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‘Cabaret’ is returning to Broadway with Eddie Redmayne — and a restored Jewish subplot

(New York Jewish Week) — For the last 15 months, the undeniably Jewish musical “Funny Girl” has held court at the August Wilson Theater on Broadway. When the show closes in September, it won’t be long until the theater once again hosts a show with Jewish themes and characters.

A revival of “Cabaret,” the 1966 musical about the fate of a Berlin nightclub and its patrons during the rise of the Nazi party, is slated to arrive on Broadway at the August Wilson in the spring of 2024 with a restored Jewish subplot.

Revived on Broadway several times since it was staged in 1966, the latest version of the musical by the Jewish duo John Kander and Fred Ebb will be an adaptation of the West End revival that has been playing since 2021. 

The West End production emphasizes a subplot surrounding an ill-fated romance between German boarding house owner Fräulein Schneider and her Jewish suitor Herr Schultz — a relationship that was featured minimally in other productions and removed from the 1972 film altogether.

A 2022 review of the West End production in the Jewish Chronicle called the Jewish subplot “the emotional heart of the story, and its moral core” that “undoes an act of Jewish erasure.”

The musical arrives after a season in which shows with Jewish themes featured prominently on Broadway, including Tom Stoppard’s “Leopoldstadt,” the musical “Parade,” the Lorraine Hansberry drama “The Sign in Sidney Brustein’s Window” and Alex Edelman’s one-man show, “Just for Us.” Headed to the stage next season are Barry Manilow’s “Harmony,” “A Prayer for the French Republic” and “Transparent,” each with a strong Jewish theme.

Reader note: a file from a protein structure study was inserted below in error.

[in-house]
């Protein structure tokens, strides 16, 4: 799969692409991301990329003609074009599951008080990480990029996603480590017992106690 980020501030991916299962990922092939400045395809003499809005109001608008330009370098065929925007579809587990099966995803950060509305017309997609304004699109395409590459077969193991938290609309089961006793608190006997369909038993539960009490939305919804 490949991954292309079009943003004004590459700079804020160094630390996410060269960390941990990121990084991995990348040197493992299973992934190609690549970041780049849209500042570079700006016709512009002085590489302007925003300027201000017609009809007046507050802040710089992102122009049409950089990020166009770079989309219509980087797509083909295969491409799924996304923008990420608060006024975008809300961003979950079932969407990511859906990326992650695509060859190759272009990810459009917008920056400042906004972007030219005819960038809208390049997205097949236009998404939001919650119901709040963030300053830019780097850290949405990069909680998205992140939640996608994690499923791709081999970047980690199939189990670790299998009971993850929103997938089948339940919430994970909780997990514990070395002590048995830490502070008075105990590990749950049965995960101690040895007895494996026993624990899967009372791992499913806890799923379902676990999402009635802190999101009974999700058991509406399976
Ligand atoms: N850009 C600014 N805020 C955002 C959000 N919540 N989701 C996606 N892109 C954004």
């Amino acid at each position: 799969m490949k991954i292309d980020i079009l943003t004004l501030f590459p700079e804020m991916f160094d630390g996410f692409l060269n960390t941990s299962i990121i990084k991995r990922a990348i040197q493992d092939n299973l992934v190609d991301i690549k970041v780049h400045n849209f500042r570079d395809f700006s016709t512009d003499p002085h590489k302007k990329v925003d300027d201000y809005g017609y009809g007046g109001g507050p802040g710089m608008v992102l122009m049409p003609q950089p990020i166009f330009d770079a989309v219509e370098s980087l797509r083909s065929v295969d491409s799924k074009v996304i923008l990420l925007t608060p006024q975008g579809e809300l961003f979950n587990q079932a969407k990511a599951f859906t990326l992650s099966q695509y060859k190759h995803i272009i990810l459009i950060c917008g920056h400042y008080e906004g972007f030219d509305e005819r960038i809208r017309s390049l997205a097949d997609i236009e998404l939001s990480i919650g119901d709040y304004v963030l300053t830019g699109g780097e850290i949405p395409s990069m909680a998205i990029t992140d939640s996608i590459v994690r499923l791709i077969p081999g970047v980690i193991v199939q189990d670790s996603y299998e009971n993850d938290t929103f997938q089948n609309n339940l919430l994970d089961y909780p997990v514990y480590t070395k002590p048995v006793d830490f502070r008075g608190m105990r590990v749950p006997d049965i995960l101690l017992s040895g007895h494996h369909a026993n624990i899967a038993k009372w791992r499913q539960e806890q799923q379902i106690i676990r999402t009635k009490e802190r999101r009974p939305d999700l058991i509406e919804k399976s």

The West End production of “Cabaret” starred Eddie Redmayne (The Theory of Everything,” “The Danish Girl”) in the central role as the Master of Ceremonies. It won seven Olivier Awards, including best revival of a musical and best actor in a musical. Redmayne is expected to join the New York production, though the cast has not been announced yet.

“Cabaret” is also the show where Jewish actor Joel Grey first received widespread acclaim, in the role of the Master of Ceremonies. He won the Tony Award for best featured actor in a musical in 1967; that same year “Cabaret” won the Tony for best musical. Grey also won the Oscar for best supporting actor for the 1972 movie version, where he reprised his role opposite Liza Minelli as Sally Bowles. (Minelli won the Oscar for best actress as well.)

Composer John Kander, 96, already has two shows running on Broadway: the new musical “New York, New York” and the long-running revival of “Chicago.”

“Cabaret” will be directed by Rebecca Frecknall and produced by Ambassador Theater Group and Underbelly, both British production companies.

The post ‘Cabaret’ is returning to Broadway with Eddie Redmayne — and a restored Jewish subplot appeared first on Jewish Telegraphic Agency.

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University of California Santa Barbara Says Campus is ‘Distressed’ By Antisemitic Harassment

Fourth-year University of California Santa Barbara student Tessa Veksler. Photo: Chabad on Campus International/Facebook

University of California-Santa Barbara (UCSB) has issued a statement condemning the antisemitic harassment of its Jewish student body president, Tessa Veksler, while reports emerged on social media that a school official who engaged in antisemitic conduct in the building where Veksler was harassed has been terminated.

“The campus was distressed to learn of incidents over the weekend that included offensive social media message and signage on one of our buildings,” a university spokesperson told The Algemeiner in a statement. “The signage has been removed and campus is conducting a bias incident review based on potential discrimination related to protected categories that include religion, citizenship, and or ethnic origin.”

The spokesperson added, “The posting of such messages is a violation of our principles of community and inclusion.”